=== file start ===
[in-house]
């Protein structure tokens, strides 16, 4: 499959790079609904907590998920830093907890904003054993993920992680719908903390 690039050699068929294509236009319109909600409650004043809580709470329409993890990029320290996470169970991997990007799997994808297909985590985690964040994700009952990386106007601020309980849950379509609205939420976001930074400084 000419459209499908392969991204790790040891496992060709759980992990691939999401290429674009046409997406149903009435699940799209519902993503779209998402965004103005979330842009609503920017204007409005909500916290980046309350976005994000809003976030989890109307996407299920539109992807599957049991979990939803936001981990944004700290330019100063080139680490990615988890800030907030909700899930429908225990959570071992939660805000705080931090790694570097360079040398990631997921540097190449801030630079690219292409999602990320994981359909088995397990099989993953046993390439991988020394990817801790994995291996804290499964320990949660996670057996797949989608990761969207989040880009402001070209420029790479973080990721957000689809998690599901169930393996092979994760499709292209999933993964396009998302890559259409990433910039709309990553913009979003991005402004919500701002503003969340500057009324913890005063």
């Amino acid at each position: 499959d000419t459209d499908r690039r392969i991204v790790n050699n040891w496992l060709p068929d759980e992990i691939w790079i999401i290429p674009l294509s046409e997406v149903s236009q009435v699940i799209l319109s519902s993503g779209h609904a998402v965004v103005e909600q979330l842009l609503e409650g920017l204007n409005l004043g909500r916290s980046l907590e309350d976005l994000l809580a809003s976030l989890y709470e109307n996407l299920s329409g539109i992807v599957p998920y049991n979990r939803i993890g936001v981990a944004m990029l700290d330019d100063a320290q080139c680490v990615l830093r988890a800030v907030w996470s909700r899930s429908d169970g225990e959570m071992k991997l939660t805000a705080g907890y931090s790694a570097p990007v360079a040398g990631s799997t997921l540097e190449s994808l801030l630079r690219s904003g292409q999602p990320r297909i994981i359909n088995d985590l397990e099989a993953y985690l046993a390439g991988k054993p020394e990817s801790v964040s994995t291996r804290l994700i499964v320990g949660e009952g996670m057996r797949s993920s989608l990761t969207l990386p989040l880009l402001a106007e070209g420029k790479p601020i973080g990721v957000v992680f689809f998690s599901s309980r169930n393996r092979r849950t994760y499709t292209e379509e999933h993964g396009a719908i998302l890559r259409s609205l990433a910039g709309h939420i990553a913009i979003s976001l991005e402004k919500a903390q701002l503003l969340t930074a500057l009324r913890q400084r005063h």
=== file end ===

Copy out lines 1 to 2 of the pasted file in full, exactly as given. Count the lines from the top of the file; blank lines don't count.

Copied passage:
[in-house]
């Protein structure tokens, strides 16, 4: 499959790079609904907590998920830093907890904003054993993920992680719908903390 690039050699068929294509236009319109909600409650004043809580709470329409993890990029320290996470169970991997990007799997994808297909985590985690964040994700009952990386106007601020309980849950379509609205939420976001930074400084 000419459209499908392969991204790790040891496992060709759980992990691939999401290429674009046409997406149903009435699940799209519902993503779209998402965004103005979330842009609503920017204007409005909500916290980046309350976005994000809003976030989890109307996407299920539109992807599957049991979990939803936001981990944004700290330019100063080139680490990615988890800030907030909700899930429908225990959570071992939660805000705080931090790694570097360079040398990631997921540097190449801030630079690219292409999602990320994981359909088995397990099989993953046993390439991988020394990817801790994995291996804290499964320990949660996670057996797949989608990761969207989040880009402001070209420029790479973080990721957000689809998690599901169930393996092979994760499709292209999933993964396009998302890559259409990433910039709309990553913009979003991005402004919500701002503003969340500057009324913890005063």